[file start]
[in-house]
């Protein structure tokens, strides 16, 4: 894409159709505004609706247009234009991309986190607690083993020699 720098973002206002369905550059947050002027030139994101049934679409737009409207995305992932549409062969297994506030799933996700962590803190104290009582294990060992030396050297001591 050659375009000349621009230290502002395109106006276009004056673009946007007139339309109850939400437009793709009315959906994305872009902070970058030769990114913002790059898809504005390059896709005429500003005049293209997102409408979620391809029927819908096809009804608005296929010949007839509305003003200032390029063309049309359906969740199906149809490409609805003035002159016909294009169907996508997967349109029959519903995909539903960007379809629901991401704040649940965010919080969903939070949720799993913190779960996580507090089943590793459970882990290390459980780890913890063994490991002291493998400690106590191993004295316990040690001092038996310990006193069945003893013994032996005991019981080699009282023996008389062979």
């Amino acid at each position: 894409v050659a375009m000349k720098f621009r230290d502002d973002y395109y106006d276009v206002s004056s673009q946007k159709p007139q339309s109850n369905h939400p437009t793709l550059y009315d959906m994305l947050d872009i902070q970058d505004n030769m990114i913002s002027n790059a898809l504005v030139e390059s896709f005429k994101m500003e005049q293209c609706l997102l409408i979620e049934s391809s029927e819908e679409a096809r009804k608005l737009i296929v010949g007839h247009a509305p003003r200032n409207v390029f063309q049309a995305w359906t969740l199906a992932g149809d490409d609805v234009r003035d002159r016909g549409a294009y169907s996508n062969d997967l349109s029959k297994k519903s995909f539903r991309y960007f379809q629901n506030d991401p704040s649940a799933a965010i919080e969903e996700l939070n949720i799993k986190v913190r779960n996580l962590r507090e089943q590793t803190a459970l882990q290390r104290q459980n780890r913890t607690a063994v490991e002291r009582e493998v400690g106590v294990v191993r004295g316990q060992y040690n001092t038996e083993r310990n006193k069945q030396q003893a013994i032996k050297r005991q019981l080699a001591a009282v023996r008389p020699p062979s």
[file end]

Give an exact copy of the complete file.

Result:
[in-house]
């Protein structure tokens, strides 16, 4: 894409159709505004609706247009234009991309986190607690083993020699 720098973002206002369905550059947050002027030139994101049934679409737009409207995305992932549409062969297994506030799933996700962590803190104290009582294990060992030396050297001591 050659375009000349621009230290502002395109106006276009004056673009946007007139339309109850939400437009793709009315959906994305872009902070970058030769990114913002790059898809504005390059896709005429500003005049293209997102409408979620391809029927819908096809009804608005296929010949007839509305003003200032390029063309049309359906969740199906149809490409609805003035002159016909294009169907996508997967349109029959519903995909539903960007379809629901991401704040649940965010919080969903939070949720799993913190779960996580507090089943590793459970882990290390459980780890913890063994490991002291493998400690106590191993004295316990040690001092038996310990006193069945003893013994032996005991019981080699009282023996008389062979």
């Amino acid at each position: 894409v050659a375009m000349k720098f621009r230290d502002d973002y395109y106006d276009v206002s004056s673009q946007k159709p007139q339309s109850n369905h939400p437009t793709l550059y009315d959906m994305l947050d872009i902070q970058d505004n030769m990114i913002s002027n790059a898809l504005v030139e390059s896709f005429k994101m500003e005049q293209c609706l997102l409408i979620e049934s391809s029927e819908e679409a096809r009804k608005l737009i296929v010949g007839h247009a509305p003003r200032n409207v390029f063309q049309a995305w359906t969740l199906a992932g149809d490409d609805v234009r003035d002159r016909g549409a294009y169907s996508n062969d997967l349109s029959k297994k519903s995909f539903r991309y960007f379809q629901n506030d991401p704040s649940a799933a965010i919080e969903e996700l939070n949720i799993k986190v913190r779960n996580l962590r507090e089943q590793t803190a459970l882990q290390r104290q459980n780890r913890t607690a063994v490991e002291r009582e493998v400690g106590v294990v191993r004295g316990q060992y040690n001092t038996e083993r310990n006193k069945q030396q003893a013994i032996k050297r005991q019981l080699a001591a009282v023996r008389p020699p062979s």